Forgot your password?
typodupeerror
Google Businesses Social Networks The Internet

How Social Networks May Kill Search as We Know It 209

Posted by Zonk
from the we're-here-not-to-mourn-search-but-to-honor-him dept.
mattnyc99 writes "Recently we discussed a startup that's blending social networking with traditional Web search. But now high geek Glenn Derene takes it one step further, pronouncing that our increasingly traceable online footprints will transform Google's dominant algorithm and open up the world of Web search for the 21st century. Speaking to a tuned-in VC guy and scoring a rare interview with Google's VP of search, Derene may have some meat behind his newly-coined term: 'faceboogle.' From the article: 'As we each carve out our individual niche on the Web, the logic of search may well flip inside out. Since we are essentially meta-tagging ourselves through our social networking memberships, shopping habits and surfing addictions, it's conceivable that the information could attempt to find us — the old concept of push media, but in a far more refined way.'"
This discussion has been archived. No new comments can be posted.

How Social Networks May Kill Search as We Know It

Comments Filter:
  • oh god (Score:5, Insightful)

    by liquidpele (663430) on Wednesday April 16, 2008 @03:15PM (#23094362) Journal
    If anyone says "faceboogle" to me, I swear I'll knock them out...
    • Re:oh god (Score:5, Funny)

      by BMonger (68213) on Wednesday April 16, 2008 @03:18PM (#23094406)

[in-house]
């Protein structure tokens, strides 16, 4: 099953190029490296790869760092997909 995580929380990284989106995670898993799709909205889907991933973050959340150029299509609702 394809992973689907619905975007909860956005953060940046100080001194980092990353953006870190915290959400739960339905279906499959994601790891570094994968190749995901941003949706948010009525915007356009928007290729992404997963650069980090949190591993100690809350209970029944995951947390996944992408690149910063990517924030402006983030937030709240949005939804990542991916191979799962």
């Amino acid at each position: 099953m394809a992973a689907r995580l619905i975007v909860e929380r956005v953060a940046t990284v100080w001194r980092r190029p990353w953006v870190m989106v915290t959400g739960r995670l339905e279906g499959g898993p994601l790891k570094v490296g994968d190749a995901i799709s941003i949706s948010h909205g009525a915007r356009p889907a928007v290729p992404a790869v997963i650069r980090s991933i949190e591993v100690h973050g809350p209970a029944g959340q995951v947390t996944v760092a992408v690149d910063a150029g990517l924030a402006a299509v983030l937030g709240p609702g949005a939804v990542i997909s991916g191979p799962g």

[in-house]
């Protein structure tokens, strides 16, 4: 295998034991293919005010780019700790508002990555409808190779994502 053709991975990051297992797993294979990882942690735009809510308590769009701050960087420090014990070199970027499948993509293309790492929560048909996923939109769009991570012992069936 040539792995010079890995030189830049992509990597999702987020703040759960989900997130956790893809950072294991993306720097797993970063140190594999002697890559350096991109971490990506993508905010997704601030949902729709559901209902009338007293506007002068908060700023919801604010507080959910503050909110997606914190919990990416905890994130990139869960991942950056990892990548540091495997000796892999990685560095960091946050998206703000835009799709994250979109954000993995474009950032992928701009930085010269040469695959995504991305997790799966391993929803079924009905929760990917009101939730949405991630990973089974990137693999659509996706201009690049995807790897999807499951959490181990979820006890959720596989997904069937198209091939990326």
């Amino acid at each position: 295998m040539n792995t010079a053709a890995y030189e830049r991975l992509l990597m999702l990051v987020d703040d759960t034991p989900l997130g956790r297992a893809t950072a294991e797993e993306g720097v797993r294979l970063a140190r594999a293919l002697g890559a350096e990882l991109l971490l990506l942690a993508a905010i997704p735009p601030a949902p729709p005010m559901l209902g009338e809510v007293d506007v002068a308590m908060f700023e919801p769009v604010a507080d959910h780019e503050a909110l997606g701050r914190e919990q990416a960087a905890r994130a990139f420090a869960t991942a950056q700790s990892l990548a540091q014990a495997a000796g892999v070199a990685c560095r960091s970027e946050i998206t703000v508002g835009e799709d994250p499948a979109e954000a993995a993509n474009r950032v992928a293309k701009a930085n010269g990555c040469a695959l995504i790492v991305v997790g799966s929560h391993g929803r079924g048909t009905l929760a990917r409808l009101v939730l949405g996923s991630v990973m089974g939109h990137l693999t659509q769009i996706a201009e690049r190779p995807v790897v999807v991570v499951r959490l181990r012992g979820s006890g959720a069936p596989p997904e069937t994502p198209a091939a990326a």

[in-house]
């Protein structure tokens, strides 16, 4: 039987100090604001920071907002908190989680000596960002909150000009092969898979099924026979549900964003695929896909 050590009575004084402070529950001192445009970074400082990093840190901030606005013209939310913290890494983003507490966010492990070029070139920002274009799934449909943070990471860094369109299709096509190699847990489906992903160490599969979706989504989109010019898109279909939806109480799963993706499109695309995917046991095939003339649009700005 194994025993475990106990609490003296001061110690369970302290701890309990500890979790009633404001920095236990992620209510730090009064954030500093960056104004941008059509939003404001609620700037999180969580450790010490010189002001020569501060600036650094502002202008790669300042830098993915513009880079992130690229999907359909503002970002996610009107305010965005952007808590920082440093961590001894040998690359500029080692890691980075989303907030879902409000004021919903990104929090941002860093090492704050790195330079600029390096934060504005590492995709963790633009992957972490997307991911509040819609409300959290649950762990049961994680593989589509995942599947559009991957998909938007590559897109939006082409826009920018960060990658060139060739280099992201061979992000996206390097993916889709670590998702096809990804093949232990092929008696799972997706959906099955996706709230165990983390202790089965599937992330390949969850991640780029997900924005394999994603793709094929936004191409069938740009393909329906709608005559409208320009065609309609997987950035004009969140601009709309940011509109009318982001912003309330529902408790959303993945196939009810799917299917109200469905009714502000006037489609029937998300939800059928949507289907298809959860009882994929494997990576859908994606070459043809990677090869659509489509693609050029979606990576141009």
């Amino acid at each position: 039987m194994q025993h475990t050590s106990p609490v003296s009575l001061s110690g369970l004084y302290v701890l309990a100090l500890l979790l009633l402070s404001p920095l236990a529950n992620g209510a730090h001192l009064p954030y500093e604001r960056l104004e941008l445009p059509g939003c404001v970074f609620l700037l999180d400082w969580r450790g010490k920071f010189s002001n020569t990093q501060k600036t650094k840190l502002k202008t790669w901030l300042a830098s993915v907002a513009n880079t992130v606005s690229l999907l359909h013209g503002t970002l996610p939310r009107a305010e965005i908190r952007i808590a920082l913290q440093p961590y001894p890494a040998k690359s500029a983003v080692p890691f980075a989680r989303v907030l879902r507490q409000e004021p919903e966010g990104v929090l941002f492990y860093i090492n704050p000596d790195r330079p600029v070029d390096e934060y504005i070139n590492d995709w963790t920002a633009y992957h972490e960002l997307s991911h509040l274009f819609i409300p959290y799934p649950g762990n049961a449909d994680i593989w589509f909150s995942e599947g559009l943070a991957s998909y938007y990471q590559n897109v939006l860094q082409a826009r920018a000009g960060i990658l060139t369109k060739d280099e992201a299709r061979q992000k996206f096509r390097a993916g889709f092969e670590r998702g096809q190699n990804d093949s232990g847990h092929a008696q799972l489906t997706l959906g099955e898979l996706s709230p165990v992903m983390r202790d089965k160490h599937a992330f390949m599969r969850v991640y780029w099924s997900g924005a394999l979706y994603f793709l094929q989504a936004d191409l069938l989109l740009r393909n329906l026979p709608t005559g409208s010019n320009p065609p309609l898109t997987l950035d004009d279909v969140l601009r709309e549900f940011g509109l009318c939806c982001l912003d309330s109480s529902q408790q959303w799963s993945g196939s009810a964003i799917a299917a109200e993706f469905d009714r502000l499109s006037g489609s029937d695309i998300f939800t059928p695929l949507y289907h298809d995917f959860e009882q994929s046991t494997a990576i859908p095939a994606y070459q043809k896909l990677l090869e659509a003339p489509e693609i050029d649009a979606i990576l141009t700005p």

faceboogle!

      But seriously I think most of us are thinking the same sentiment.
    • Knock them out??? If anyone says it to me they will never find the teeny tiny body parts scattered all over the country.
    • Re:oh god (Score:5, Funny)

      by antifoidulus (807088) on Wednesday April 16, 2008 @04:01PM (#23094956) Homepage Journal
      Sounds like a term used in porn to me....
    • Re: (Score:2, Funny)

      by BGrif (1190941)
      Faceboogle is bad but the alternates are even worse. What if people used Goofaced? Think of how mad you would be if you found out someone Goofaced you.
      • Re: (Score:3, Funny)

        Faceboogle is bad but the alternates are even worse. What if people used Goofaced? Think of how mad you would be if you found out someone Goofaced you.

        facebooger, gooface, it still sounds like someone sneezed w/o a kleenex handy.

    • Re:oh god (Score:4, Insightful)

      by Bombula (670389) on Wednesday April 16, 2008 @04:54PM (#23095582)
      Facebook alone is enough to put me in a rage. But I guess I must grudgingly accept the fact that I am apparently one of only four computer-literate people left in the English speaking world who doesn't live and die by their facebook page. Ridiculous. My unborn children will hate me for sure.
      • by Torvaun (1040898)
        I have no Facebook. I'm not sure we can continue to consider the Facebook community part of the English speaking world, either.
    • Re: (Score:3, Funny)

      by timotten (5411)